Student debt has surged to $47.8 billion and there are now nearly 11,000 graduates who each owe more than $100,000, new figures show.
The removal of caps on student numbers, a trend towards longer degrees and the extension of the deferred loans scheme to private-sector study have contributed to the growth in debt under the Higher Education Loan Program (HELP).
More students are taking out bigger loans, triggering a likely government crackdown in next month’s budget.
Five years ago, 11 per cent of debts were worth more than $30,000. Now 19 per cent exceed that amount and 5 per cent are worth more than $50,000, according to a first-time data released by the Australian Tax Office.
At the top end, nearly 11,000 people owed the government more than $100,000 in 2015-16, or $1.3 billion. That’s up from 2107 people in 2010-11.
Grattan Institute higher education program director Andrew Norton said doctors, dentists and veterinarians would be among the graduates with big debts.
But longer degrees introduced by the universities of Melbourne and Western Australia – involving a three-year bachelor and two-year masters – were also partly responsible, he said.
“Strong growth in full-fee domestic undergraduates in private universities and non-university higher education providers, who pay full fees and have a 25 per cent loan fee added, will also be adding to the total of people who owe more than $50,000,” he said.
Overall, tuition debt rose to $47.8 billion, up 20 per cent on the year before and more than double the $22.6 billion owed in 2010-11.
In an effort to rein in the growing amount owed under the HELP scheme, next month’s federal budget is expected to lower the income threshold at which people with student loans will be required to make repayments.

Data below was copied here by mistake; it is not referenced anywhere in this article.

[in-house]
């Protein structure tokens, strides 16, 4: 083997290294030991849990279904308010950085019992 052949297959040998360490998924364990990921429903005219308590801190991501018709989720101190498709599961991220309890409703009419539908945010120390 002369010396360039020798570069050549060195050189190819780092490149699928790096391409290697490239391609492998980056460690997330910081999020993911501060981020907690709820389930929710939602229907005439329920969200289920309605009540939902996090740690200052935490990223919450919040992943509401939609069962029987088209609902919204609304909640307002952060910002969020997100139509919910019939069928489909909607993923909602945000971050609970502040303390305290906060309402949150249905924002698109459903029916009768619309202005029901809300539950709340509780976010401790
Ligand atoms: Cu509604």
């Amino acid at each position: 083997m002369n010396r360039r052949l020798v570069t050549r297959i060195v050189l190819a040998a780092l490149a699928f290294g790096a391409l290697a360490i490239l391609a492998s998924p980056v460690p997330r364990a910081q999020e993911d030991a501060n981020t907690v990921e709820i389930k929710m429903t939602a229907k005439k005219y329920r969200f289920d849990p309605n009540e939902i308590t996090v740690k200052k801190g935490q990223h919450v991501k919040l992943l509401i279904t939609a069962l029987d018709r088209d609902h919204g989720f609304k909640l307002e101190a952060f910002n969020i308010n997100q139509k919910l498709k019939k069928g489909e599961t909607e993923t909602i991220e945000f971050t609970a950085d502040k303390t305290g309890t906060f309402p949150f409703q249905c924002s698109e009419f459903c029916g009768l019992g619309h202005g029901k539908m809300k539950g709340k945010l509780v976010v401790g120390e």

Repayments will kick in at a threshold income of $54,869 per annum in the 2016-17 year but this is likely to fall to under $50,000 in an effort to reduce the cost to the budget.
The tax statistics show there are 127,000 HELP debtors with incomes in the $50,000 to $60,000 range and nearly 200,000 debtors with incomes between $40,000 and $50,000.
A reduction of the repayment threshold by a few thousand dollars will dramatically increase the number of people making repayments.
In 2015-16, 2.47 million people had HELP debts, up 11 per cent on the previous year and up 58 per cent in the last five years.
The rapidly increasing value of the debt, and the number of debtors, is due to the phasing out of quotas on the number of government-subsidised university students, which began in 2010, as well as the disastrous VET FEE-HELP loan scheme which offered HELP loans to vocational students studying diplomas.
VET FEE-HELP was closed down last year after it was rorted by some private colleges who enrolled thousands of non-genuine students. The demise of VET FEE-HELP means the rate of growth of the HELP scheme will slow this year.
HELP scheme debtors pay a zero real interest rate on their loan and, when their income is high enough to make repayments, they pay a percentage of their income via the income tax system.
The HELP scheme also includes loans for full fee university courses, for overseas study, and for payment of student services fees.